I decided to us AI (a.k.a. artificial intelligence) to make a point I’ve about the inadequate limits of car insurance. Essentially, the Kentucky Motor Vehicle Reparations Act was passed in 1975 and still today. It’s the governing law for all motor vehicle wrecks that happen in Kentucky. That act, also known as the KMVRA, established that you could lawfully register and operate a vehicle in the Commonwealth of Kentucky if you had $25,000 of liability insurance. We often refer to this level as the state minimum coverage.
Today, in 2023, forty-eight years later, the Kentucky Legislature still has not increased this limit. As a result, I asked an AI bot, “What’s $25,000 from 1975 equivalent to today?” This is what it told me:
The AI Analysis of Kentucky Car Insurance
“To determine the equivalent amount of insurance required in 2023, we need to adjust the $25,000 limit established in 1975 for inflation. Inflation is the general increase in prices of goods and services over time, so it is necessary to adjust for inflation to account for the change in the value of money over time.”
“According to the Bureau of Labor Statistics’ inflation calculator, $25,000 in 1975 is equivalent to approximately $122,000 in 2023 dollars, based on the Consumer Price Index (CPI). Therefore, to have an equivalent amount of insurance coverage in 2023 as $25,000 in 1975, we would need insurance coverage of at least $122,000 in 2023.”
Would You Have Had Enough Car Insurance in 1975?
To flip the coin, I asked AI how much today’s $25,000 is equivalent to in 1975 dollars. This is what it told me:
“To calculate the inflation-adjusted value of $25,000 in 2023 dollars in terms of 1975 dollars, we need to use the Consumer Price Index (CPI) to adjust for inflation.”
“According to the US Bureau of Labor Statistics’ inflation calculator, $25,000 in 2023 dollars is equivalent in purchasing power to about $9,070.91 in 1975 dollars, assuming an average inflation rate of 3.5% per year over that time period.”
“This means if that if you had $9,070.91 in 1975 and inflation had remained constant a 3.5% per year since then, it would be work the same as having $25,000 in 2023.”
The Law Hasn’t Kept Up for Kentucky Drivers
So why are all these numbers important? The Kentucky Legislature is allowing drivers to lawfully operate a vehicle with the equivalent of $9,000 in liability insurance. A limit, that was set in 1975, has not been updated to account for inflation and if it had been, every driver in Kentucky would be required to have at least $122,000 in insurance coverage. In other words, in hard numbers, Kentucky motor vehicle law continues to fall short and not provide you, an injured victim from a car accident, adequate safeguards to make sure the at-fault driver can pay your medical bills, much less your personal injury claim.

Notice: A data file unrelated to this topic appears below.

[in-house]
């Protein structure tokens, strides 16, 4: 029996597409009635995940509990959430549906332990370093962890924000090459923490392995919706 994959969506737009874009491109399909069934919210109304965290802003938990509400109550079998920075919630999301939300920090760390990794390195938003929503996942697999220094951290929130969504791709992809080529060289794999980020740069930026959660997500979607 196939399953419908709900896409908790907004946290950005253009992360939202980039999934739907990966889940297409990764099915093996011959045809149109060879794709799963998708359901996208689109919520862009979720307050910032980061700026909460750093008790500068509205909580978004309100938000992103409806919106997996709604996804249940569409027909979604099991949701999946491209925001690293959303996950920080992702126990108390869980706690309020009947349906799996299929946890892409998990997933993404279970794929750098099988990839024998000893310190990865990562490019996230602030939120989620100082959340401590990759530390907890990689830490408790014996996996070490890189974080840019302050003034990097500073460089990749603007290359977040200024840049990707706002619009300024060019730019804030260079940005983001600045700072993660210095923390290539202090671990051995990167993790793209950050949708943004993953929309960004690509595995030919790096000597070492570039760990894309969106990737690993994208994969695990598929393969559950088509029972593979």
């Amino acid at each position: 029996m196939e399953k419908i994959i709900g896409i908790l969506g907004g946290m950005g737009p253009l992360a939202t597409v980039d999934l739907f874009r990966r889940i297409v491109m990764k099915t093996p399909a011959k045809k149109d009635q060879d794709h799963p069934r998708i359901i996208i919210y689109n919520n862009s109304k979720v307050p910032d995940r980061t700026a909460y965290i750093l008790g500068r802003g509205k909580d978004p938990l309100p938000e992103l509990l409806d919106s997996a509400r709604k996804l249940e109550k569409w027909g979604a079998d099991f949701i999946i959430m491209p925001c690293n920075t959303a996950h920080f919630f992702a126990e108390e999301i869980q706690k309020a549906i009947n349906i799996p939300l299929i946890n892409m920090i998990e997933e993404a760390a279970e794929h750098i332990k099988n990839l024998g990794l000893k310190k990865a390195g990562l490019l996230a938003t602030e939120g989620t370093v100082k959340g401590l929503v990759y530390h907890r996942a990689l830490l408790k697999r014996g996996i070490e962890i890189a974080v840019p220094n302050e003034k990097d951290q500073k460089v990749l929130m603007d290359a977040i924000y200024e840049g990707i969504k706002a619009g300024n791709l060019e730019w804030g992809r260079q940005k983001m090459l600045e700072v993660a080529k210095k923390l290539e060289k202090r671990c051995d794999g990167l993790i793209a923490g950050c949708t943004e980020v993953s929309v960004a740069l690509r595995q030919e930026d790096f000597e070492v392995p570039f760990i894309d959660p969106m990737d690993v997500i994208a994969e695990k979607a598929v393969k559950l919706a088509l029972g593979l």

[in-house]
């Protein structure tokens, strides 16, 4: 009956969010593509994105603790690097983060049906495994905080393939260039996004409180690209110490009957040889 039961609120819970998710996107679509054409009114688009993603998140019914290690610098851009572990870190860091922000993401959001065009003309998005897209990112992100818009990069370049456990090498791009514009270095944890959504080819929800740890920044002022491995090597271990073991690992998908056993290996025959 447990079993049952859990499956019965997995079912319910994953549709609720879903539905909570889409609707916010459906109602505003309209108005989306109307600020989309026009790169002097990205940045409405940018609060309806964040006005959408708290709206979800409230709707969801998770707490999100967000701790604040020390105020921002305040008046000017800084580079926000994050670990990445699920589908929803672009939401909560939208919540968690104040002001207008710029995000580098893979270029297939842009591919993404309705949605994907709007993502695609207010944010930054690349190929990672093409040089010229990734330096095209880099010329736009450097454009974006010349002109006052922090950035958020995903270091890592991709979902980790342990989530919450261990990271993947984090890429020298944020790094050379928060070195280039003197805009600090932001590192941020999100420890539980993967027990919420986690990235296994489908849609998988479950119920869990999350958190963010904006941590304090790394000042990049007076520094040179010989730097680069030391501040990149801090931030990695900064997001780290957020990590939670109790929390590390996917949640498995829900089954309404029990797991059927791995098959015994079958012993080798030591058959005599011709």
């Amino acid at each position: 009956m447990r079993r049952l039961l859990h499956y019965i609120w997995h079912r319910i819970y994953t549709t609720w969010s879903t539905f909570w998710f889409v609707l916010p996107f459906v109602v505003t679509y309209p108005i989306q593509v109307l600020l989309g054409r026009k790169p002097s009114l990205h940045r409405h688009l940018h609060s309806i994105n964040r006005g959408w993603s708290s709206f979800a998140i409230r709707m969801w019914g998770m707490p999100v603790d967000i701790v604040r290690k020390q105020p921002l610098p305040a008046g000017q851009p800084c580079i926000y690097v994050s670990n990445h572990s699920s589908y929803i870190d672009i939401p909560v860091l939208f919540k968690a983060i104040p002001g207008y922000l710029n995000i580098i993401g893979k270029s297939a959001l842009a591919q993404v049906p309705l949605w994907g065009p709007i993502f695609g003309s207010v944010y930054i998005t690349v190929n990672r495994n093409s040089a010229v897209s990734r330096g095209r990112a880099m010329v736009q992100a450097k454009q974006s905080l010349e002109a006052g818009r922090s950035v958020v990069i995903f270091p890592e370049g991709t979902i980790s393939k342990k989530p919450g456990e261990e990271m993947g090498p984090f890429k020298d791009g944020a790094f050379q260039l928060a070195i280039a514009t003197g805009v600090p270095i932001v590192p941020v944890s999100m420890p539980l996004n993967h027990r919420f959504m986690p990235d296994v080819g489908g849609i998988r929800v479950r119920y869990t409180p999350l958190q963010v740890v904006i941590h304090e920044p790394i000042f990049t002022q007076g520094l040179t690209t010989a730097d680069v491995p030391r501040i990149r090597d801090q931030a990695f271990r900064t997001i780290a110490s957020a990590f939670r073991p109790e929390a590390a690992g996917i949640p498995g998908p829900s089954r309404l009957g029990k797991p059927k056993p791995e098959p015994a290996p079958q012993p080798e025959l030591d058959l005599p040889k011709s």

How Can You Protect Yourself?
So, what’s the solution beyond changing the provisions of the Kentucky Motor Vehicle Reparations Act? Make sure every one of your car insurance policies, and motorcycle insurance as well, have at least $100,000 per person of uninsured and under insured motorist coverage on it. Do not rely on your insurance agent to do this either; essentially, you can’t sue an insurance agent for bad advice. The law expects you to be an informed consumer.
As a Kentucky car wreck attorney, I know it’s not fair, or even logical, that you, the driver who did not cause the car wreck, are required to use your care insurance and plan for a serious car wreck. However, while the law endeavors to be fair, it does not always succeed in that result. Therefore, other than making sure you have the insurance you need on your own car insurance, before any car wreck ever occurs, there is no other solution to make sure you can recover all of the damages you sustain in a car accident.
Speak to an Experienced Louisville Car Accident Lawyer
I’m attorney Jim Desmond. I focused on handling car wrecks and motorcycle accidents. You might say, this is my wheelhouse. If you have questions about your situation, call me on my cell phone. I don’t charge to speak with you and to provide some initial advice about your options. My cell phone is (502) 609-7657.